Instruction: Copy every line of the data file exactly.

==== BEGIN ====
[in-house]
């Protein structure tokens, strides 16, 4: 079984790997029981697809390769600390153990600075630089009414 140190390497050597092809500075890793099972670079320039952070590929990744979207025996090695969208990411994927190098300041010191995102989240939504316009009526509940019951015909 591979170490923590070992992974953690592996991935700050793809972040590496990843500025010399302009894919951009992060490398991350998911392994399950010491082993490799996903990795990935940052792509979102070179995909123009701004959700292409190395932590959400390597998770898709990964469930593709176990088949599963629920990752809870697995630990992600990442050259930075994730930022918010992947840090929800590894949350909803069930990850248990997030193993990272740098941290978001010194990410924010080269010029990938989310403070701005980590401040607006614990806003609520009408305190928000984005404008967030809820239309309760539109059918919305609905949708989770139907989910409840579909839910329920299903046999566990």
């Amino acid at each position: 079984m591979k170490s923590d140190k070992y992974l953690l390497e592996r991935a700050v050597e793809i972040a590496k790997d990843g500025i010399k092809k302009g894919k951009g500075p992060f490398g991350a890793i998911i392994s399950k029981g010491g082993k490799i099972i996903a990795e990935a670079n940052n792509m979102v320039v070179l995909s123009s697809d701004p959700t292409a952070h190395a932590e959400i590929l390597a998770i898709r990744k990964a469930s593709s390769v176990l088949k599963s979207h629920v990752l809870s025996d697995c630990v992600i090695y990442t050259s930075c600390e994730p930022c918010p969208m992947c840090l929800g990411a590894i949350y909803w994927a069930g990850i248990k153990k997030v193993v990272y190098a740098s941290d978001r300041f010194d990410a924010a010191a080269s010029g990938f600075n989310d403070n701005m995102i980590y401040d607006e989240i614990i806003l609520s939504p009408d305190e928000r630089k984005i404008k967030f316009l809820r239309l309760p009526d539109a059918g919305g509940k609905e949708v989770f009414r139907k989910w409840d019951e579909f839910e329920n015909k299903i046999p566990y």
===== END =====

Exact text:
[in-house]
């Protein structure tokens, strides 16, 4: 079984790997029981697809390769600390153990600075630089009414 140190390497050597092809500075890793099972670079320039952070590929990744979207025996090695969208990411994927190098300041010191995102989240939504316009009526509940019951015909 591979170490923590070992992974953690592996991935700050793809972040590496990843500025010399302009894919951009992060490398991350998911392994399950010491082993490799996903990795990935940052792509979102070179995909123009701004959700292409190395932590959400390597998770898709990964469930593709176990088949599963629920990752809870697995630990992600990442050259930075994730930022918010992947840090929800590894949350909803069930990850248990997030193993990272740098941290978001010194990410924010080269010029990938989310403070701005980590401040607006614990806003609520009408305190928000984005404008967030809820239309309760539109059918919305609905949708989770139907989910409840579909839910329920299903046999566990």
């Amino acid at each position: 079984m591979k170490s923590d140190k070992y992974l953690l390497e592996r991935a700050v050597e793809i972040a590496k790997d990843g500025i010399k092809k302009g894919k951009g500075p992060f490398g991350a890793i998911i392994s399950k029981g010491g082993k490799i099972i996903a990795e990935a670079n940052n792509m979102v320039v070179l995909s123009s697809d701004p959700t292409a952070h190395a932590e959400i590929l390597a998770i898709r990744k990964a469930s593709s390769v176990l088949k599963s979207h629920v990752l809870s025996d697995c630990v992600i090695y990442t050259s930075c600390e994730p930022c918010p969208m992947c840090l929800g990411a590894i949350y909803w994927a069930g990850i248990k153990k997030v193993v990272y190098a740098s941290d978001r300041f010194d990410a924010a010191a080269s010029g990938f600075n989310d403070n701005m995102i980590y401040d607006e989240i614990i806003l609520s939504p009408d305190e928000r630089k984005i404008k967030f316009l809820r239309l309760p009526d539109a059918g919305g509940k609905e949708v989770f009414r139907k989910w409840d019951e579909f839910e329920n015909k299903i046999p566990y």